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Mid-Autumn Festival

7/24/2012 6:12:59 PM | by Anonymous

Lotus Paste Mooncake

Mid-Autumn Festival

Like most cultures, the Chinese have a harvest festival known formally as Mid-Autumn Festival. Celebrated annually, the festival is held on the 15th day of the eighth month in the Chinese calendar and it is the time when crops are ripened, the weather is pleasant and the moon is at its brightest. It is not only celebrated by the Chinese but also the Vietnamese and the Japanese. There are several legends and myths that explain as to why the Chinese celebrate this festival, but amongst these, the legend of Houyi and Chang'e is the most popular.

 

Houyi and Chang'e

The tale of Houyi and Chang'e itself has many variations aside from the other reasons as to why the Mid-Autumn Festival is celebrated. Folklore states that in ancient China, there were ten suns rising in the sky that scorched crops and made it impossible for people to farm, driving them into dire poverty. Houyi saw this and used his superhuman strength coupled with extraordinary archery skills to shoot down nine of the suns. For his bravery, he was respected and loved by the people and was given a parcel of elixir by Empress of Heaven Wangmu. The elixir was said to have special powers and by consuming it, one would ascend immediately to heaven and become a celestial being. Houyi did not want to part from his wife, Chang’e, so he gave it to her to treasure it for the time.

 

Chang’e kept the parcel safely but Peng Meng, one of the town people saw this and wanted to have the elixir. One day when Houyi was out, Peng Meng rushed into the inner chamber of and forced Chang’e to handover the parcel to him. Chang’e knowing that she could not match Peng Meng’s strength made a prompt decision to consume the elixir herself instead of handing it over to Peng Meng. Once she had consumed it, her body immediately floated off the ground and flew towards heaven. When Houyi returned, he learned of what had happened from the maidservants and was overcome with grief. Thinking of his wife, Houyi arranged an incense table with sweetmeats and fresh fruits in the back garden, all of which Chang’e loved, as a memorial ceremony for the deed she had done to prevent an evil person from obtaining the elixir. When people heard of this, they one by one started arranging such feasts as a way to pay respect to Chang’e. From then on this custom spread and still continues today.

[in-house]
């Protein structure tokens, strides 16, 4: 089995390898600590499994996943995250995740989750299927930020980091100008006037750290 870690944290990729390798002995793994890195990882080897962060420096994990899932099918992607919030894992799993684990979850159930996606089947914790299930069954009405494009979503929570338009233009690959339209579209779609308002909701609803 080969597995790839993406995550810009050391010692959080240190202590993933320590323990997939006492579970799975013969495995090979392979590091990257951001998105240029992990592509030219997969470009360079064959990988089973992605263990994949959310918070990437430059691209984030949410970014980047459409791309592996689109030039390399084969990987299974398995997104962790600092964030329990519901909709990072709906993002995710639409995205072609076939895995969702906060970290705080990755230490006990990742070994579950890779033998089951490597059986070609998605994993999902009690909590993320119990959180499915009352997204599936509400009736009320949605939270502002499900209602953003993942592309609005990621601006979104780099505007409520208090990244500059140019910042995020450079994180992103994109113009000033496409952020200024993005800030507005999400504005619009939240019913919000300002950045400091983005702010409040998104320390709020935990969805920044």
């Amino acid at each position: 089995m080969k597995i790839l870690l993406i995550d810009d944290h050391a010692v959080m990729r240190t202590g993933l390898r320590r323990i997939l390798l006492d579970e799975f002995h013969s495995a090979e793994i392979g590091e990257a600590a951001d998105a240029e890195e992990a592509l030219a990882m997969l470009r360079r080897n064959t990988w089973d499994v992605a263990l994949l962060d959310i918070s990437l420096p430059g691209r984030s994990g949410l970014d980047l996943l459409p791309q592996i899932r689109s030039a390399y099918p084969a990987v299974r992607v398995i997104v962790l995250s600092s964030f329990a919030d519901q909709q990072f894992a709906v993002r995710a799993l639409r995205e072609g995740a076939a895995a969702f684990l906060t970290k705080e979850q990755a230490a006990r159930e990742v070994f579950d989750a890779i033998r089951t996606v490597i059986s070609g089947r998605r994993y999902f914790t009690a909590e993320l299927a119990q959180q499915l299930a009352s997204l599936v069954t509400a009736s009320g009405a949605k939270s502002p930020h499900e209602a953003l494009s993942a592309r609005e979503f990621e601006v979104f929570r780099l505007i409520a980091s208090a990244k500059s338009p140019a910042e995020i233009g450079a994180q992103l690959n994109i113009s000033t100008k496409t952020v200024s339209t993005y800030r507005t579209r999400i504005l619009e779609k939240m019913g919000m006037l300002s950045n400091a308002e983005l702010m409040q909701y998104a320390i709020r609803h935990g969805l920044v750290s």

Overthrow of Mongol rule

Another folktale states that the celebrations of the mid-autumn or otherwise known as Mooncake Festival are held to commemorate an uprising in china against the Mongol rulers in the 14th century. During that period, group gatherings had been banned therefore it was impossible to plan a rebellion against the Mongols. Liu Bowen, who was an advisor to the Chinese rebel leader Zhu Yuanzhang, came up with an idea. As Mongols did not eat mooncakes, he got permission from the rulers to distribute mooncakes to residents in the city to bless the Mongol emperor with longevity. Inside the cakes, however was a piece of paper that gave instructions to residents to “kill the Mongols on the 15th day of the 8th month”. On the night, the attack was successful and the rebels overthrew the government. This is why Mid-Autumn Festival is celebrated with mooncakes on a national level in China.

 

Vietnamese Version

Name “Tet Trung Thu” in Vietnam, the Vietnamese version of the festival recounts the legend of Cuoi, whose wife accidentally urinated on a banyan tree and later sat on one of the branches and the tree then began to grow, until it reached the moon, leaving Cuoi’s wife stranded there. Every year, during the festival, kids light lanterns as a method of showing Cuoi’s wife a way back to Earth. Lion dances and mooncakes are symbolic in the Mid-Autumn Festival in Vietnam.

 

Summary

Different cultures have different tales to tell as to why a festival is being celebrated. Even within the same culture, for example the Chinese folktales, there are many variation to one tale itself. Despite the variations, Mid-Autumn Festival serves as a time for families to bond and have meals together while sharing recounts of their lives. Lighted streets, vibrant and colourful lanterns and delicious mooncakes form a major part of this festival. With the moon glowing at its fullest and colourful lanterns lighting up the night sky, it’s an amazing sight to look-out for!

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